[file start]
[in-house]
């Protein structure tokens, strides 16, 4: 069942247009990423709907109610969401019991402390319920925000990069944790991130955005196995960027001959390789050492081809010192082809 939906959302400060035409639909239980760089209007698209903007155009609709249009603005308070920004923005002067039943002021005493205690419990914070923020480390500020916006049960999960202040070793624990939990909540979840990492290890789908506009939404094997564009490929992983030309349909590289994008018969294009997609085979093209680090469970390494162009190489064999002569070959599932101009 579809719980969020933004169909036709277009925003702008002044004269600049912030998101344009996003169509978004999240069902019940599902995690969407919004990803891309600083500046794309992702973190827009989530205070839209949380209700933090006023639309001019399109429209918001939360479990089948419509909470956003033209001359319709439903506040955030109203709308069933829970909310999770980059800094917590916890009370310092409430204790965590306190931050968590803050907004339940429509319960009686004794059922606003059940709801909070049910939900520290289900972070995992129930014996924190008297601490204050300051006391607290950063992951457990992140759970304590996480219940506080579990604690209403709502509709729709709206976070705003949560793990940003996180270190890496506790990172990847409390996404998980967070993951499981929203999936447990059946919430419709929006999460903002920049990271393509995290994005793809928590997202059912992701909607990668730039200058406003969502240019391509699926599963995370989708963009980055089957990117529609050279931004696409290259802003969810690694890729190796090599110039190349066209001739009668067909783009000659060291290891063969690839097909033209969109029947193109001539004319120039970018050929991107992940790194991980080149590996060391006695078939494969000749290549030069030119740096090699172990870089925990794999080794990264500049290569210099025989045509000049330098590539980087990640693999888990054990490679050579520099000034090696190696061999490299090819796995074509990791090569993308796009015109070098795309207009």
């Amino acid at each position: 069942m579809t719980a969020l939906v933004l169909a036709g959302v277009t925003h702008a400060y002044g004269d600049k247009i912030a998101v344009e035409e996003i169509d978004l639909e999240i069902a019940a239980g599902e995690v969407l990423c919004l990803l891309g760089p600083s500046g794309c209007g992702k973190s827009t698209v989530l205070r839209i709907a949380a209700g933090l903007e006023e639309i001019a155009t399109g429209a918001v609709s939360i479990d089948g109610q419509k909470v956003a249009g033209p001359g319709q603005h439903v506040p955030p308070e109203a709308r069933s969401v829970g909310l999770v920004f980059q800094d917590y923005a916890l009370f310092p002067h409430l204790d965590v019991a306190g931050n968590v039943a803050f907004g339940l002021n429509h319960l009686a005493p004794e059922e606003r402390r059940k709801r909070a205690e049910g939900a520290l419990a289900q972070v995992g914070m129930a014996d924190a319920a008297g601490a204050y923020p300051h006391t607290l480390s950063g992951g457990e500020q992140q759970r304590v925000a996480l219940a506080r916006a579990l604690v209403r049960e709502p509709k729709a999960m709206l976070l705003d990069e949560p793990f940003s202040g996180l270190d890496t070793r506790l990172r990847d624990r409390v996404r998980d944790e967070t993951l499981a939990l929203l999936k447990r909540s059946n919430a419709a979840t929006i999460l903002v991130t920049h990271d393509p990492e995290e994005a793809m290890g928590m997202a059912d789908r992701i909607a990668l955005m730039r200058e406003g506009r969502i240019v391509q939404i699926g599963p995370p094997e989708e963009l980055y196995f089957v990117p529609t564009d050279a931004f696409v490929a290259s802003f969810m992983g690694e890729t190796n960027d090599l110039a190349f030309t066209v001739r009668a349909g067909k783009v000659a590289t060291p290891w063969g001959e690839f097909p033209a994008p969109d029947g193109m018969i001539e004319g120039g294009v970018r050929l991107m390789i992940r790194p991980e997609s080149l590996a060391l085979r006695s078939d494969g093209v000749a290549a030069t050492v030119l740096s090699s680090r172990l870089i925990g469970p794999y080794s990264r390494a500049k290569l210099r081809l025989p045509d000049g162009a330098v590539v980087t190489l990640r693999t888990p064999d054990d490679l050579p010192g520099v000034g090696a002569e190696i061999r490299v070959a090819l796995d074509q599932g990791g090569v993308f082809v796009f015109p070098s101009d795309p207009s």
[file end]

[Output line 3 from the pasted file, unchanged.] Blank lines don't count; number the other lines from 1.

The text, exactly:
């Amino acid at each position: 069942m579809t719980a969020l939906v933004l169909a036709g959302v277009t925003h702008a400060y002044g004269d600049k247009i912030a998101v344009e035409e996003i169509d978004l639909e999240i069902a019940a239980g599902e995690v969407l990423c919004l990803l891309g760089p600083s500046g794309c209007g992702k973190s827009t698209v989530l205070r839209i709907a949380a209700g933090l903007e006023e639309i001019a155009t399109g429209a918001v609709s939360i479990d089948g109610q419509k909470v956003a249009g033209p001359g319709q603005h439903v506040p955030p308070e109203a709308r069933s969401v829970g909310l999770v920004f980059q800094d917590y923005a916890l009370f310092p002067h409430l204790d965590v019991a306190g931050n968590v039943a803050f907004g339940l002021n429509h319960l009686a005493p004794e059922e606003r402390r059940k709801r909070a205690e049910g939900a520290l419990a289900q972070v995992g914070m129930a014996d924190a319920a008297g601490a204050y923020p300051h006391t607290l480390s950063g992951g457990e500020q992140q759970r304590v925000a996480l219940a506080r916006a579990l604690v209403r049960e709502p509709k729709a999960m709206l976070l705003d990069e949560p793990f940003s202040g996180l270190d890496t070793r506790l990172r990847d624990r409390v996404r998980d944790e967070t993951l499981a939990l929203l999936k447990r909540s059946n919430a419709a979840t929006i999460l903002v991130t920049h990271d393509p990492e995290e994005a793809m290890g928590m997202a059912d789908r992701i909607a990668l955005m730039r200058e406003g506009r969502i240019v391509q939404i699926g599963p995370p094997e989708e963009l980055y196995f089957v990117p529609t564009d050279a931004f696409v490929a290259s802003f969810m992983g690694e890729t190796n960027d090599l110039a190349f030309t066209v001739r009668a349909g067909k783009v000659a590289t060291p290891w063969g001959e690839f097909p033209a994008p969109d029947g193109m018969i001539e004319g120039g294009v970018r050929l991107m390789i992940r790194p991980e997609s080149l590996a060391l085979r006695s078939d494969g093209v000749a290549a030069t050492v030119l740096s090699s680090r172990l870089i925990g469970p794999y080794s990264r390494a500049k290569l210099r081809l025989p045509d000049g162009a330098v590539v980087t190489l990640r693999t888990p064999d054990d490679l050579p010192g520099v000034g090696a002569e190696i061999r490299v070959a090819l796995d074509q599932g990791g090569v993308f082809v796009f015109p070098s101009d795309p207009s």